Numerical Cognition Explains Age-Related Changes in Third-Party Fairness

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Abstract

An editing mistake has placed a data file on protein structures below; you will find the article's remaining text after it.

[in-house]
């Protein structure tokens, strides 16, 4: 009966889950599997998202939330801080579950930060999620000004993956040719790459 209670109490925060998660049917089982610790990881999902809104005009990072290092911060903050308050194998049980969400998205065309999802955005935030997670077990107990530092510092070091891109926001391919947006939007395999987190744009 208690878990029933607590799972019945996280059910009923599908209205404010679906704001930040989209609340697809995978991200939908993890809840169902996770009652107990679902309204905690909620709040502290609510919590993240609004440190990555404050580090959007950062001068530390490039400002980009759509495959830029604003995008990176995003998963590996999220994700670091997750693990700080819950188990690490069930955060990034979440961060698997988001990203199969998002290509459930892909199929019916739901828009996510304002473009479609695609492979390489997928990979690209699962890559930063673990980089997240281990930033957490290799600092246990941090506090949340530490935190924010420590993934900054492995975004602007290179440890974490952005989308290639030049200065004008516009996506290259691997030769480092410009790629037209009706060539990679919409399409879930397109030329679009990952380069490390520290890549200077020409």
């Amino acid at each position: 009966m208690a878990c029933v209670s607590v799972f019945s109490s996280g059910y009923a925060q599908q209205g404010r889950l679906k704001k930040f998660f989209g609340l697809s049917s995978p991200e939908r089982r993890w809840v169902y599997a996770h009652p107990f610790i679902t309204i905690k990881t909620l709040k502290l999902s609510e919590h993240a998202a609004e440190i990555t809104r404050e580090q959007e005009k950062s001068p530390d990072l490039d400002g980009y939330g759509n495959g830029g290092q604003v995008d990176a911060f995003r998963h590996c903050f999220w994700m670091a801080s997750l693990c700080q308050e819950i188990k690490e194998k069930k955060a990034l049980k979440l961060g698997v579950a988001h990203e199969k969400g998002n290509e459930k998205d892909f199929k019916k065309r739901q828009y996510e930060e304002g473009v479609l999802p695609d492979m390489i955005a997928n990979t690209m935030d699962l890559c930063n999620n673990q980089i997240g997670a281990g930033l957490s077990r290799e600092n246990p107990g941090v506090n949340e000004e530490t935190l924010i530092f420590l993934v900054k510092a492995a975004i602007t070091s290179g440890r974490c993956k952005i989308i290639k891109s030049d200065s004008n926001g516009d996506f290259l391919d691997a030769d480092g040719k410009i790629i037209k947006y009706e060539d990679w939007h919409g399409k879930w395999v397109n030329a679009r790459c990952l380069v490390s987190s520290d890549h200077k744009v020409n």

Young children share fairly and expect others to do the same. Yet little is known about the underlying cognitive mechanisms that support fairness. We investigated whether children’s numerical competencies are linked with their sharing behavior. Preschoolers (aged 2.5–5.5) participated in third-party resource allocation tasks in which they split a set of resources between 2 puppets. Children’s numerical competence was assessed using the Give-N task (Sarnecka & Carey, 2008; Wynn, 1990). Numerical competence—specifically knowledge of the cardinal principle—explained age-related changes in fair sharing. Although many subset-knowers (those without knowledge of the cardinal principle) were still able to share fairly, they invoked turn-taking strategies and did not remember the number of resources they shared. These results suggest that numerical cognition serves as an important mechanism for fair sharing behavior, and that children employ different sharing strategies (division or turn-taking) depending on their numerical competence.

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